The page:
Posts Tagged ‘pain’

I have a demon living in my leg. It is nestled deep below my flesh, far below the surface where anyone can see, invisible and out of sight. Yet I can feel it in the razor edges of its shape. I feel it as it pierces deeper toward my skeleton. The intruder roots deep in my hip joint, embedded under the attachment of my leg. Then it entwines its barbed tentacles around my shape, binding and restraining me.

I hear it laugh when I try to stand up quickly. I feel its claws snag and catch my nerves as I struggle to move. It paralyzes me, nullifying my brain’s commands with the garbled static of pain.

I imagine the demon with long, electrified tentacles, which it whips around at random. I feel them coil around my nerves and send flashes of pain over my nervous system. I imagine it has horrendous razor teeth, sharp points that plunge into my soft tissue if I offend it. I see the demon the color of dark, oxygen-deprived blood and misshapen like a tumor.

In short, my hamstring injury continues. The MRI identified it as a tear, but to me, it feels like this relentless demon.

If I am honest with myself, the kind of soul-crushing honest that one maybe should not put on the internet, I invited this demon in. Not with my obsessive exercise. Not with my compulsive over training. Not with my complete disregard for my body’s pain signals and warnings. No, I all but directly conjured it.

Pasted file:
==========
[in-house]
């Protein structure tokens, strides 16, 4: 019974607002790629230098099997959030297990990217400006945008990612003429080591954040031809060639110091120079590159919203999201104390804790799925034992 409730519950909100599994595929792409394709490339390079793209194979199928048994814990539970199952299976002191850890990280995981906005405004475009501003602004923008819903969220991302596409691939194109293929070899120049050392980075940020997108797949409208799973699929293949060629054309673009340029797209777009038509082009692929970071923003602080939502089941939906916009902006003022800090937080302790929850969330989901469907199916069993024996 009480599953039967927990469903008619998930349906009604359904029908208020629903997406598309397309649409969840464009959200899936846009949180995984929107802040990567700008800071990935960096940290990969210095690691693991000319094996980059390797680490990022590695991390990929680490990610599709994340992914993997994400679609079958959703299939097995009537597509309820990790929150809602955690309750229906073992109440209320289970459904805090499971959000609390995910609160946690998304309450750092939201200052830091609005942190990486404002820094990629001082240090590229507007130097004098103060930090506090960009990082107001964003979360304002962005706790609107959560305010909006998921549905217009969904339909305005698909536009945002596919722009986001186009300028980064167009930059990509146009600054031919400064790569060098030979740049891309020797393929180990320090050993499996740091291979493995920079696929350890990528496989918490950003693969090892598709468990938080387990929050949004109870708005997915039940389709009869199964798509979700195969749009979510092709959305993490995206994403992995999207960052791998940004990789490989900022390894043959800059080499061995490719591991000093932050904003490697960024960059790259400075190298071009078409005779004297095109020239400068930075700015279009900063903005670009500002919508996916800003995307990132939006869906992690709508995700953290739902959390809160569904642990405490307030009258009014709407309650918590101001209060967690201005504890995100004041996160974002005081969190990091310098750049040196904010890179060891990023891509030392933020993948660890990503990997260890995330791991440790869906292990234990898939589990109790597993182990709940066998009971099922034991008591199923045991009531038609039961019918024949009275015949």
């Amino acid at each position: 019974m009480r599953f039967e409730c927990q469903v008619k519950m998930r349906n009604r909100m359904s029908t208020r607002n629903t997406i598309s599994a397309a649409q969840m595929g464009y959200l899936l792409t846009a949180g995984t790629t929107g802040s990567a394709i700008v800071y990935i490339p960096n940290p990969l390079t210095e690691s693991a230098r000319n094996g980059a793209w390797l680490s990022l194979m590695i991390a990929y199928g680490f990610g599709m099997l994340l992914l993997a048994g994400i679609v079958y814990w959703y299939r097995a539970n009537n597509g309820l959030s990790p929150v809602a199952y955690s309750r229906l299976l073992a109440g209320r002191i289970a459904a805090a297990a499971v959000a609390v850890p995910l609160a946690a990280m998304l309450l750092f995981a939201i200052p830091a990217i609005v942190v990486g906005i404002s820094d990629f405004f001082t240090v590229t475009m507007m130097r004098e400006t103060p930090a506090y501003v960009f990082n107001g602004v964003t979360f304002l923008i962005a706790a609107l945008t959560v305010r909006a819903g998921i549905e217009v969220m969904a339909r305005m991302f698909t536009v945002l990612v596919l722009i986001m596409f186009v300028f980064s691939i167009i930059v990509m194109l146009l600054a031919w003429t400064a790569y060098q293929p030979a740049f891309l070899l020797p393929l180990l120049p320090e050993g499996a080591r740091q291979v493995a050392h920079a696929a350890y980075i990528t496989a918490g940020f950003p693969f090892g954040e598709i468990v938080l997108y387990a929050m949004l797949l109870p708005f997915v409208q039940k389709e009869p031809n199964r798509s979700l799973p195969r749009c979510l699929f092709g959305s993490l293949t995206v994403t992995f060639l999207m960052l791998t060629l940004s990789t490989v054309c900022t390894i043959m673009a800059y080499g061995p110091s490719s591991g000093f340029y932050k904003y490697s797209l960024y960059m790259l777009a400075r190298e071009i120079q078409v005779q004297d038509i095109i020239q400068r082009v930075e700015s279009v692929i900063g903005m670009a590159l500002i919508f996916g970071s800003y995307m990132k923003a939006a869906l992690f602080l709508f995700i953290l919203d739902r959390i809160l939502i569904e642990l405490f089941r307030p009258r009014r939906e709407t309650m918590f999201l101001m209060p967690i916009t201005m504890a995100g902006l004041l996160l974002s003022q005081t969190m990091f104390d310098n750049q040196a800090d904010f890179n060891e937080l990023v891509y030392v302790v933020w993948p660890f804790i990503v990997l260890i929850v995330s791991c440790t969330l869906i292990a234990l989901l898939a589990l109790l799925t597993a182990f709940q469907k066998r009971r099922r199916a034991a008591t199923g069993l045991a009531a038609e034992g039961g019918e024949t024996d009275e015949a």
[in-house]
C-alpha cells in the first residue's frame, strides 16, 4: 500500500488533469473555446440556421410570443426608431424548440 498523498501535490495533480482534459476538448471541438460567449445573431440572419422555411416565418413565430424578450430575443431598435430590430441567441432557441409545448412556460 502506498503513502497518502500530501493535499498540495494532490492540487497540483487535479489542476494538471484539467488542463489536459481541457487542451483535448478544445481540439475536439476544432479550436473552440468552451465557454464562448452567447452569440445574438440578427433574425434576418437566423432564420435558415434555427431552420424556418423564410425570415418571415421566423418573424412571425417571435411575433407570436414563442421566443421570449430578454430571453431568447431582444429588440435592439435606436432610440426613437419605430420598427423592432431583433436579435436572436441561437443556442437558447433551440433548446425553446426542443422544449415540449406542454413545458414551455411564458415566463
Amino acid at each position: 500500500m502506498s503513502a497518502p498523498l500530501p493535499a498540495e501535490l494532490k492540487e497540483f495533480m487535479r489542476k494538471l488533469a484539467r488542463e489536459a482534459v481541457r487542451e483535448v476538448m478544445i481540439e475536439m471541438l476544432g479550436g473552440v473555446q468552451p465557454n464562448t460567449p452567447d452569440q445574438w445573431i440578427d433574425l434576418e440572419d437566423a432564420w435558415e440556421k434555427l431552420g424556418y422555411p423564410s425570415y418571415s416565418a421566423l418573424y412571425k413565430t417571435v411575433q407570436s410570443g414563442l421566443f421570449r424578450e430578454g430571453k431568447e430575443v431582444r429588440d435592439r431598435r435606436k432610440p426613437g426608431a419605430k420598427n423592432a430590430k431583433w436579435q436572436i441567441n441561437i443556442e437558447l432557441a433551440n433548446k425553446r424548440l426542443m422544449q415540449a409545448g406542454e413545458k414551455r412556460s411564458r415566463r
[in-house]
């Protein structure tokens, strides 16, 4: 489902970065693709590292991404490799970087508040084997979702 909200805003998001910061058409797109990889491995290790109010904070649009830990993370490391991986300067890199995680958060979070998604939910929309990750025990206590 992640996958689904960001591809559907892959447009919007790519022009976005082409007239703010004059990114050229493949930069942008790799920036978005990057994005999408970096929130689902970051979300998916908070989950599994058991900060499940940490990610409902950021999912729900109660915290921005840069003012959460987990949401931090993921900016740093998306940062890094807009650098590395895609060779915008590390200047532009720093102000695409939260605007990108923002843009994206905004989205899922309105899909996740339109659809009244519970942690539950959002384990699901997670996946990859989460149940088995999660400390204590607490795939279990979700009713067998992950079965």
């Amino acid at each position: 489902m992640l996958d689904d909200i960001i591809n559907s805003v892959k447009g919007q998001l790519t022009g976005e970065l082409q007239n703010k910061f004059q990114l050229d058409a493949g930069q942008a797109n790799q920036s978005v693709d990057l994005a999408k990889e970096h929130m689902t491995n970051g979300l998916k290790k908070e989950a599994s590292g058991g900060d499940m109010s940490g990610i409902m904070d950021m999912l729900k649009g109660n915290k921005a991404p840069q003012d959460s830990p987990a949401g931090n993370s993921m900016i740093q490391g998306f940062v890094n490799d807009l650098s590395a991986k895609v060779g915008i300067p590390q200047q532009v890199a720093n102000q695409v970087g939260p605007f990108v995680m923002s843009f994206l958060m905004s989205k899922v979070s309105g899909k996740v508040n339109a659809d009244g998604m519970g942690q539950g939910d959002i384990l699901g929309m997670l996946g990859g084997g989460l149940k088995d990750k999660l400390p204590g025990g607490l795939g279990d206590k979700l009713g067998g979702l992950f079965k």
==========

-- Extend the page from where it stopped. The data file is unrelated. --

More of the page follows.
When I was younger and lost in my own darkness, I coped through self-mutilation. My pain was so great and my mind was so fractured that I both grounded myself and released myself with minor cutting or burning. The physical pain brought clarity, dredged me up back to the real world from the distorted trap in my mind.

It was a horrible coping device that obviously did more harm than good, and thankfully, I was only entangled in it for a short time. It was a crucial step on my descent to my bottom. At the bottom, I discovered myself and started becoming who I am today. Yet there was an enticing honesty about it. A rawness in the complete embrace of the pain, both mental and physical. The behavior felt pure and unfettered by rules or expectations.

Despite knowing how outlandishly crazy these feelings are and moving well past the behavior, at times I endure a certain nostalgia for it. The kind of delusional fondness one could only feel for something so destructive after over a decade. I have not placed blade to my skin since I was in my latest teens, and that gap has permitted a perverted ideation to blossom.